Reporting by PMOI/MEK
Iran, September 1, 2021—As outrage over leaked footage of torture in Tehran’s Evin prison continues to spread, a spokesperson for the Iranian regime’s judiciary tried to downplay the event by comparing it to things that happen all across the world.
Zabiollah Khodaian, who has just started work as the spokesperson of the judiciary, said in his first press meeting that “the mistakes of a few soldiers” should not be attributed to “all the employees” of the Prisons Organization.
Khodaian further said, “Prison guards have one of the toughest jobs in the world and some of them might commit mistakes,” to which he added, “In all prisons across the world, we see scenes like this.”
Khodaian tried to dampen the outrage at the mistreatment of prisoners by saying, “The scenes in the published videos are against the law and unacceptable.”
Khodaian said that the judiciary has tasked the general prosecutor to pursue the matter and to identify the culprits, and that six prison guards have been referred to courts.
The footage, which was released online by a group of hackers who had obtained access to recordings from CCTV cameras inside the prison, shows guards beating and dragging prisoners on the floor. The videos also show inmates attempting to commit suicide, overcrowded cells, and cells with horrible conditions.
The videos were widely distributed online and generated much discussion on social media.
Three days after the videos were leaked, Mohammad Mehdi Haj-Mohammadi, confirmed the authenticity of the footage by apologizing to regime supreme leader Ali Khamenei.
In a Twitter post, Haj-Mohammadi said, “Regarding the footage of Evin Prison, I claim responsibility for this unacceptable behavior and, while pledging to avoid the repeat of such bitter incidents and serious repercussions with the violators, I apologize to God, our dear leader, the great people, and the noble prison guards whose efforts will not be eclipsed by these errors.”
Haj-Mohammadi did not apologize to the prisoners and their families. And neither did Khodaian. In his remarks to the media on Tuesday, he said that some of the prisoners are people that “no city can tolerate.” He also reiterated remarks of judiciary deputy Mohammad Mossadegh who claimed on Monday that the videos were “fabricated.”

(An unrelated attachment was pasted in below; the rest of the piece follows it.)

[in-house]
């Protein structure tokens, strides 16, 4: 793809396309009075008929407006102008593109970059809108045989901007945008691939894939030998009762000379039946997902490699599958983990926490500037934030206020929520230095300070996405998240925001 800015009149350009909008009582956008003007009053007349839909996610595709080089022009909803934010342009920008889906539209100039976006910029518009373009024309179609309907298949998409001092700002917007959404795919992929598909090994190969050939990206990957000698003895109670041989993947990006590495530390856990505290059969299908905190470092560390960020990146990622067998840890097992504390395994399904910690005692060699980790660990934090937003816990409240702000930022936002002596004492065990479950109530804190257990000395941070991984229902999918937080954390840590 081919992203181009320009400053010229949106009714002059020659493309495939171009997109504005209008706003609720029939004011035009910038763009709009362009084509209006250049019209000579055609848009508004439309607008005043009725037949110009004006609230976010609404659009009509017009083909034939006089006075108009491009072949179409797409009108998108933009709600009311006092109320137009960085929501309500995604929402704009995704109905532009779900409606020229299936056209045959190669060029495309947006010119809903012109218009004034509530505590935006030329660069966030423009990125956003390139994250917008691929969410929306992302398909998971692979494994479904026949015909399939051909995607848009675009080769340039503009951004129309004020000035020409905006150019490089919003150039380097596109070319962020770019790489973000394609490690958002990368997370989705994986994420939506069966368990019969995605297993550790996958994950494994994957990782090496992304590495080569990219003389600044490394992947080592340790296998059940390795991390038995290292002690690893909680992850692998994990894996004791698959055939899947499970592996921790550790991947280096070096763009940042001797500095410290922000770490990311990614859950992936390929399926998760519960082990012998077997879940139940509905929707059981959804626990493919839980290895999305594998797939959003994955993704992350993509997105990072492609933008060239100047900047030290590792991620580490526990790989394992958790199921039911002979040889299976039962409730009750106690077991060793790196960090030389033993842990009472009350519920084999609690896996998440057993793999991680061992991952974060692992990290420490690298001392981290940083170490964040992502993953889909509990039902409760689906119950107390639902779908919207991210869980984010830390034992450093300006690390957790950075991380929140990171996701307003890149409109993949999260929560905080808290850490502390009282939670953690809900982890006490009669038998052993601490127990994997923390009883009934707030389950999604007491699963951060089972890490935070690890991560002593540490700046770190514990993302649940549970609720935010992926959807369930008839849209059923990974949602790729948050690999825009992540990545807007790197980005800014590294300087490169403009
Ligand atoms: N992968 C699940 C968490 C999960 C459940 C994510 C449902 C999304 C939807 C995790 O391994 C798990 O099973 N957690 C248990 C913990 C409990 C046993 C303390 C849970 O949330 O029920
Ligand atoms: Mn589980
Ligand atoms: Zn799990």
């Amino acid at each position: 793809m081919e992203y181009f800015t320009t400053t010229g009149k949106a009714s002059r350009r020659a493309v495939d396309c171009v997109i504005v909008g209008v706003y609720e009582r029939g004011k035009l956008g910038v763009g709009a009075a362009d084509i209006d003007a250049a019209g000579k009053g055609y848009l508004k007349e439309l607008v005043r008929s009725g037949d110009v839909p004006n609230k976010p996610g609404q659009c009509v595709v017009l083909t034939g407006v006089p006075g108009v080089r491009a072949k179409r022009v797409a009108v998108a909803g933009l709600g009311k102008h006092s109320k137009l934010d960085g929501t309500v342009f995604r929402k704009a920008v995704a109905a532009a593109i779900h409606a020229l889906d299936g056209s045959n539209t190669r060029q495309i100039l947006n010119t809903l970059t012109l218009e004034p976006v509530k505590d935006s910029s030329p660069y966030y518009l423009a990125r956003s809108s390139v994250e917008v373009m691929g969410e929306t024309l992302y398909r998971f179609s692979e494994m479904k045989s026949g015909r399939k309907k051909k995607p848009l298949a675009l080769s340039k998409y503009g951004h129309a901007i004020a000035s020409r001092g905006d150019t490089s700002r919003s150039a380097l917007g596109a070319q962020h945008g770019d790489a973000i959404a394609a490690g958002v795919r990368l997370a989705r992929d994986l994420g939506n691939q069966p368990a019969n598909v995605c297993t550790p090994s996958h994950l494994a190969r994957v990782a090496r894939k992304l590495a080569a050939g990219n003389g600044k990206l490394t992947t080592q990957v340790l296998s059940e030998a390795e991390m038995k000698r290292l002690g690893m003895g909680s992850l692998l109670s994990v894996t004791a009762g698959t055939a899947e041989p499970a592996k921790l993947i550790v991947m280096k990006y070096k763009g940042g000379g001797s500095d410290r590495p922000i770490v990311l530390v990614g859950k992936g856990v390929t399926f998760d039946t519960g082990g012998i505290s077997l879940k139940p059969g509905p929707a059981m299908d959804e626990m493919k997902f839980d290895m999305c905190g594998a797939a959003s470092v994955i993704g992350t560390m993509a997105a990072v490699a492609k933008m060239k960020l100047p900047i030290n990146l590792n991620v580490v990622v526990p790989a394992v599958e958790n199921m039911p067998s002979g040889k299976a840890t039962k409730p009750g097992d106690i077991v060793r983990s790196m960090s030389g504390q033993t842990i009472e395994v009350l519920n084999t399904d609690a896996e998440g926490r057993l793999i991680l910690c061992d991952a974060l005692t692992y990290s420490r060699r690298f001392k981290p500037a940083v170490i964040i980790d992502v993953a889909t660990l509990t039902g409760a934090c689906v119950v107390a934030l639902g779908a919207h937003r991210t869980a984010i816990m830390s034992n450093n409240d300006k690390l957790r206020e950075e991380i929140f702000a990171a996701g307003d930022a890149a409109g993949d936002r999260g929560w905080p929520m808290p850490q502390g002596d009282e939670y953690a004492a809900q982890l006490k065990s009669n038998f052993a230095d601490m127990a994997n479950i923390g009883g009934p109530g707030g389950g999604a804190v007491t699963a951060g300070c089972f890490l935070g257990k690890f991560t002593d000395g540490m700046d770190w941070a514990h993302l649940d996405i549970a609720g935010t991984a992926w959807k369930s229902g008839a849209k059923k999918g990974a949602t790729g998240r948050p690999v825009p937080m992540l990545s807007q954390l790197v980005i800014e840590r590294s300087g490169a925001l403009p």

Khodaian said, “These videos have been edited and put one behind another, and people might think that these scenes happen on a daily basis, which is not correct.”
It is worth noting that although heart-rending, the videos do not show everything that is going on in Evin Prison. They do not show footage from the wards of political prisoners, who are in much worse conditions that other prisoners.
Accounts given by prisoners who spent time in Evin prison in different periods pertain to physical torture, deprivation of food and medicine, lack of basic hygiene, lack of access to family and lawyers. Evin’s prison guards are notoriously renowned for torturing prisoners to death. Earlier this year, political prisoner Behnam Mahjoubi was killed under torture in Evin prison. Evin was also one of the main venues of the 1988 massacre, a crime against humanity in which the Iranian regime executed more than 30,000 political prisoners in the span of a few months.
It is also worth reminding that Evin is just one of many prisons where inmates are subjected to brutal conditions. The regime also has many unchartered safe houses, where prisoners are brutally tortured and often killed without anyone finding out about them.
After the videos surfaced, human rights organizations and activists reiterated calls to hold the regime to account for its human rights abuses.
“This disturbing footage offers a rare glimpse of the cruelty regularly meted out to prisoners in Iran. It is shocking to see what goes on inside the walls of Evin prison, but sadly the abuse depicted in these leaked video clips is just the tip of the iceberg of Iran’s torture epidemic,” said Heba Morayef, Middle East and North Africa Regional Director at Amnesty International.
Mrs. Maryam Rajavi, the president-elect of the National Council of Resistance of Iran (NCRI), urged the
United Nations, the UN Human Rights Council, UN Special Rapporteurs, and the international human rights organizations to take immediate action to visit the Iranian regime’s prisons and prisoners, especially political prisoners.
“The dossier of flagrant and systematic violations of human rights in Iran, particularly the dossier on the regime’s behavior in prisons, must be referred to the UN Security Council,” Mrs. Rajavi said.